Page Update (2018) with 5-Year Data Set 2013-17
This page describes personal experience of installing solar panels on our roof together with a small air-to-air source heat pump. How we cut our domestic carbon footprint by 64%, have a warmer than ever house, and incredibly low bills. It gives summary data over the first 5 years 2013 - 2017 inclusive, and a link to an article that has extensive technical and financial endnotes.
|Our 4 kW 16 panel solar voltaic system on our 35 degrees south facing roof. Every house in our street could benefit, saving money and carbon, but only two do.||This is the air-source heat pump outdoors unit, a Worcester-Bosch Greensource. It draws 500 - 1200 W of power running normally.|
|My amateur enthusiasm for renewables began in Papua New Guinea in 1979 when I got set loose on completing this village hydro electricity system. Story here.||The warm air from the heat pump blows through the house from this unit above the door. Gives around 4 units of heat for every 1 put in.|
At the start of 2013 we installed 4 kW capacity of solar panels on our roof in Glasgow. The deal with feed-in tariff is that it is assumed that you will use half the power you generate and that the other half will be sold back to your electricity provider. In practice, most homes that try to live a green lifestyle will consume nothing like half of what they generate. Yes, if you put the kettle and the toaster on when the sun comes out, but for the mostpart, you will be drawing a baseload of a few hundred watts and giving away the rest unless (like somebody I met) you're heating the swimming pool.
When we installed our panels and I saw how well they were working, my thoughts turned to how we could use a greater share of of our power. I researched the options, and we ended up installing a small heat pump that takes heat out of the outdoors air, even when the temperature is below freezing, and pumps it indoors at an enormous gain to the energy put in. If that sounds contrary to Newton's laws, then realise that what you're doing is using energy not to produce heat, but to move it, like when you pump a bicycle and the end of the pump gets hot because you've compressed the heat that was in the air of the full pump length into a smaller space.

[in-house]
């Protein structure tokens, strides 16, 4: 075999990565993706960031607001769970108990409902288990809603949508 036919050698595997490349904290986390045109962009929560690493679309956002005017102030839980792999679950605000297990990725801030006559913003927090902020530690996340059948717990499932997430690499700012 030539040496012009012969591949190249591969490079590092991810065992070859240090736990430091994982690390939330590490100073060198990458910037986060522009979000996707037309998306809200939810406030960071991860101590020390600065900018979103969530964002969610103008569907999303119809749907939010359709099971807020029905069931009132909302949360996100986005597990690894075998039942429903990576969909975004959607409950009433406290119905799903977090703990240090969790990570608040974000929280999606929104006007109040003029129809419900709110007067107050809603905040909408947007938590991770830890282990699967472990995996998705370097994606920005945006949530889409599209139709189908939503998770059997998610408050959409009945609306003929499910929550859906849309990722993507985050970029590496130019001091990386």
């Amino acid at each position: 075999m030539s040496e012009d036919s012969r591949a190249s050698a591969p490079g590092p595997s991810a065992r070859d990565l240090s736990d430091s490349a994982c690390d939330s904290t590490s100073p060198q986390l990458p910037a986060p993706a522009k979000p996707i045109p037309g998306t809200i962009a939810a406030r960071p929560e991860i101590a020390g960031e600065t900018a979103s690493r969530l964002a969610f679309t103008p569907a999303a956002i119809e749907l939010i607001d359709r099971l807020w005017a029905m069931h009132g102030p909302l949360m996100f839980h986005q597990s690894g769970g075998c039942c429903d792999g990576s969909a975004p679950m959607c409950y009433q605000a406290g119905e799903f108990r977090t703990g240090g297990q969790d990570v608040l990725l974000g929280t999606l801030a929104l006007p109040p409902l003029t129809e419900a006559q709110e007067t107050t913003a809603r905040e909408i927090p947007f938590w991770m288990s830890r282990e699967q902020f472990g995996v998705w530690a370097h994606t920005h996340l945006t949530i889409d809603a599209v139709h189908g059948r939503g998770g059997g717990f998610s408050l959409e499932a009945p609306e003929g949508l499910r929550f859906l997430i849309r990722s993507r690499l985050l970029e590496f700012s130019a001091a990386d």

I published the story of what we did in a little journal with which I have a long involvement, and here you can download the Reforesting Scotland article: Wood, Wind and Sunny Govan (5 MB). On this page, you will also find pictures of our system, and a table with summary statistical information for the past 4 complete calendar years. I doubt that I will update this further, because I have produced this data on a constantly shifting backdrop of changing energy prices, modes of use of our house where we work from home, and increasing wall insulation. What I've tried to do for these years is produce a reasonably standardised view and to draw averages based on prices, tariffs and carbon intensity standardised to what they were in 2013. You'll see all those assumptions at the foot of the table. The bottom lines are:
Our domestic carbon footprint has fallen from 5.4 tons of carbon dioxide per annum, to just under 2.0 tons, a reduction of 64%.
We previously spent £1,405 per annum on gas and electricity. Now it costs us an incredibly low average of just over £100 per annum, calculated at 2013 prices for standardisation and inclusive of the feed-in tariff payments.
The complete system - panels and heat pump - have, as of spring 2018 which is just under five and a half years, paid back their costs. Note, however, that our roof is ideal for solar, and the design of our house is such that the warm air from the unit above the door blows it along the corridor and up the stairs to our offices, exactly as we need it. Note also that we have a wood-burning stove in the living room that burns offcuts, and such wood is counted as carbon neutral. Without that, our gas/electric consumption both before fitting renewable energy systems and after, would have been higher.
Over this five year period we have been heating far more of the house than previously as our work needs have expanded. We have also benefited from the air filtering and ionising by the heat pump and the asthma that I had been developing - we live downwind from the M8 - went away after a few months. Verene, my French wife, is particularly happy. As I was posting this she reminded me how she used to burn herself on hot water bottles that she'd be carrying around in winter. I've stopped getting complaints about "your cold and rainy country" ;)
I will not be producing further analysis in this form because too many parameters have changed. Energy prices have shifted, the carbon intensity of Scottish electricity has dropped, and during 2016 we added insulation to our house. The basis for comparison has therefore been a shifting one, but nevertheless, the underlying pattern of radical gains from these technologies is clear.
It is tragic that the UK government has cut its support for domestic energy production and conservation. It can be argued that money is better spent on big projects, but that ignores the empowerment and awareness of helping people to take their own responsibility.
(Author of Hell and High Water:
Climate Change, Hope and the Human Condition
Last updated: 13 October 2018